Thursday, August 25, 2005
Typhoon's a' coming!
It seems to be heading right for the Kanto Plain:
Came home, cleaned off the balcony and made the S.O. a nice spaghetti dinner. She is in a nice mood tonight so if I stop this post in mid stream......well, I am sure you will understand. The rain and wind are slowly、 but surely picking up.
Typhoons here are like hurricanes in the states and they are not. There is no day of preparation like one would experience in P-Cola or other locations. Today was a normal work day, the trains ran, life was going on as usual except.....it rained like hell.
The S.O. and I went to a change of command ceremony today. It was an improvised event, given the fact that because of the approaching typhoon, the band and the guest speaker could not make it. It was still a nice ceremony and the guy who was leaving his command tour is a great guy and a great pilot. He's off to the 5 sided tunnel of stupidity, so he is a better soul than me. Then again, he still has upward mobility, something I didn't have during the last 5 years of my military career. I knew I had hit my terminal paygrade well before moving on. Divorce and alimony payments will do that.
Nonetheless, the sight of so many men and women in uniform, doing God's work for the US, got me to thinking about the "chickenhawk" argument that has been raging among the political blogs lately. See examples of this discussion here, here, here and here. Some left side arguments can be found here, and here.
Who's right? Is it simply a cheap shot by Democrats that distracts from the real issues at hand or is there something to the argument that thanks to our all volunteer military, the sons and daughters of privilege are able to get off cheaply, with all the support the President nonsense and none of the real sacrifice that service in the Armed Forces requires?
Actually, both sides are wrong. And both sides are right.
The conservatives see this argument as a slap in the face of serving soldiers and also an attack on civilian control of the military. Liberals argue that its too easy for the "neocons" to take the country into conflicts with no clear cut objectives or victory strategy. They both miss the real issue here.
The real issue is about national service and how on both sides of the aisle, young men ( and sadly now, women) are bypassing the opportunity to fufill their obligation to serve their country, because the time involved is viewed as a lost opportunity to move ahead in their chosen career or ambition. Since the military is an all volunteer proposition, there is no requirement to serve.
Some people from both sides do take their obligations as a man seriously and put in some time in the service. Republicans tend to discount that there are actually Democratic supporters in uniform since they view the service as "their" voting bloc. That's a big mistake.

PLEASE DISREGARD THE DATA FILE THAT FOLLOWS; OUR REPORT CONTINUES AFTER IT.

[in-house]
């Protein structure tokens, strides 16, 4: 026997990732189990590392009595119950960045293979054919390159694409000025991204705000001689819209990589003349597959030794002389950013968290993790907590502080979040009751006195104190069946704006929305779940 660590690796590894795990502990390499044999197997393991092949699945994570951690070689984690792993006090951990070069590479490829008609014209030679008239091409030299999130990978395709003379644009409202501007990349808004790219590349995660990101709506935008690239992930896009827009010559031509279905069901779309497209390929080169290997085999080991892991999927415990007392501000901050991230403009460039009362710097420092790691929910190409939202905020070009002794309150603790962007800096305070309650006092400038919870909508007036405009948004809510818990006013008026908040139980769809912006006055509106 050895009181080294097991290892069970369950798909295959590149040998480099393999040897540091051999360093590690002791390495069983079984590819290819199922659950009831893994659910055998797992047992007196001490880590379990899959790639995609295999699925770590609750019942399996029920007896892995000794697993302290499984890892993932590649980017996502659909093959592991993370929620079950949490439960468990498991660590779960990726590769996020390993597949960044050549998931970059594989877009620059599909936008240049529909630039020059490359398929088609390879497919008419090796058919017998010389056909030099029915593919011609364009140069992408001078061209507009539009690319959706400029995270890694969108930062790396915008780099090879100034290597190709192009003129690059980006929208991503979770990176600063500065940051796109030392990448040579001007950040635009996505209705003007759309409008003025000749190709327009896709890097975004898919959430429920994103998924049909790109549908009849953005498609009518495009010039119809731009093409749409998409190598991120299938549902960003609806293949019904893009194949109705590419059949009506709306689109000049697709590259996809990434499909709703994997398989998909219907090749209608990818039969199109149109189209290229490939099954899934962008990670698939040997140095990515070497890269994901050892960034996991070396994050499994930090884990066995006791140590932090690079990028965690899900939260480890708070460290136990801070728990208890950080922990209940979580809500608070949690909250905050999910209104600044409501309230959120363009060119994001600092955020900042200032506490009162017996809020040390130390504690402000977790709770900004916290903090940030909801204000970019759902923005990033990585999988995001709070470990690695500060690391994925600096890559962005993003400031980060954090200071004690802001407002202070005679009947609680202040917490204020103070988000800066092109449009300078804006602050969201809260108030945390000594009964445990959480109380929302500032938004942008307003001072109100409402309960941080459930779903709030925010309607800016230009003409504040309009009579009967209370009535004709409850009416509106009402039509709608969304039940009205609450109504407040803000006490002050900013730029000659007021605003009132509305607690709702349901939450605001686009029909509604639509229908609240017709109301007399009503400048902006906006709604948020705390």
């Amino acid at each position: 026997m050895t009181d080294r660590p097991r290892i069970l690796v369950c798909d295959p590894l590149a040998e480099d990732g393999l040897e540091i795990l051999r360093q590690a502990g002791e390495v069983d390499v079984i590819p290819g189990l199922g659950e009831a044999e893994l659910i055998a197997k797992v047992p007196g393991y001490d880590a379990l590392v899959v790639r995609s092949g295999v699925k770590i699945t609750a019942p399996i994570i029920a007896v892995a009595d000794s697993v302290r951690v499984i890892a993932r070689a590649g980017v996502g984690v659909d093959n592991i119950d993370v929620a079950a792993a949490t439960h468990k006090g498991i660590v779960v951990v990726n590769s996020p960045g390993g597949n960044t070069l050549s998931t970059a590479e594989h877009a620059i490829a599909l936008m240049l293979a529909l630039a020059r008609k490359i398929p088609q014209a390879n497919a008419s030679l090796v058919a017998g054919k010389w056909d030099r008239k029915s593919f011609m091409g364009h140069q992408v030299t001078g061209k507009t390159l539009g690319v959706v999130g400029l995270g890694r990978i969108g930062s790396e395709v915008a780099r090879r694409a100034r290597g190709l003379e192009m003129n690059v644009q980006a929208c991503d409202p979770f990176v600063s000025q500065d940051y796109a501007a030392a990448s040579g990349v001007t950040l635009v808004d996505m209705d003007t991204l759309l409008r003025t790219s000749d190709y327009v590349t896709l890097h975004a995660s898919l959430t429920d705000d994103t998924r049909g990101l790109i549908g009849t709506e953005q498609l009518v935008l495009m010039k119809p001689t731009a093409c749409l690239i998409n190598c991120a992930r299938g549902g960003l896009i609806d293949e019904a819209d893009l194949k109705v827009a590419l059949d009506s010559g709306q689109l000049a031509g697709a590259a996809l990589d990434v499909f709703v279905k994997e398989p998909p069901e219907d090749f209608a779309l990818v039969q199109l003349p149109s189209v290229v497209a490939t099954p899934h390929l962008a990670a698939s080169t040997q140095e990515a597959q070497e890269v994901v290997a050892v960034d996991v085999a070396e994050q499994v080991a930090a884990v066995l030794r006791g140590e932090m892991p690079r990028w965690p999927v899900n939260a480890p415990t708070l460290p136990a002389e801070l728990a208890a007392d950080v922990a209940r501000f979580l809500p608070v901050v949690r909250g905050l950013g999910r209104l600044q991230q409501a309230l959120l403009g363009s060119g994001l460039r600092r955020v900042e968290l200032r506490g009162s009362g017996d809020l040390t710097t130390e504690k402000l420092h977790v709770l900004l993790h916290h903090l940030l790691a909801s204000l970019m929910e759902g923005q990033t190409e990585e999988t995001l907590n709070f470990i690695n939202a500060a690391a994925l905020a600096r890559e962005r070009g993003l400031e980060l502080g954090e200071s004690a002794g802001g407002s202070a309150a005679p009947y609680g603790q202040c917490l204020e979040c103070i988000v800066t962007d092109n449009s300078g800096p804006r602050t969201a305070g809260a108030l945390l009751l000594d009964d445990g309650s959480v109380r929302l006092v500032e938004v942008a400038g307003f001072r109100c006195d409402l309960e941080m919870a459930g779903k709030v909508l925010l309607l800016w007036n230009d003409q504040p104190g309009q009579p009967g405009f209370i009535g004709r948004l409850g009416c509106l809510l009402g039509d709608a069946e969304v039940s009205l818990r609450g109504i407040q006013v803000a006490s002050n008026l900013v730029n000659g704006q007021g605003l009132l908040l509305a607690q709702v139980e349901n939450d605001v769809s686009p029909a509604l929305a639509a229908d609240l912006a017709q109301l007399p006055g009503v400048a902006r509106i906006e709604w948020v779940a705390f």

At the same time, there is some merit to the argument that the military is not representing a cross section of American society. During my final years of active duty, I dealt with a lot of cases, legal and otherwise, of folks who had come from really bad home backgrounds and were using the military as a means to escape / pull themselves up from it. A lot of folks did very well, others not so well. I also had opportunity to encounter some Congressional staffers who, opted to get their masters/ law degree and were working hard to build their "network" so they could get into positions of "real" political pull. They could not have been bothered to take a few years to serve their Nation.
That's why I have always supported the idea of a draft and / or a requirement to perform national service. Back in the "good old days" before the Democratic and Republican parties became hijacked by extremists, this argument could not have been made because most of the members would have done time in service as a matter of course. Its not "Bush's" army or any other person's. Its America's. Both sides need to remember that pronoun: "our".
There is a pretty interesting web site, that shows who in government served and who didn't. Go look at it, the results are pretty interesting and not what you would expect.
To me, that is what the real argument should be about here: namely, what is the obligation of a young man or woman to serve the nation and earn the privileges that come with citizenship. Solve that, and you will go a long way towards unifying a very politically divided country.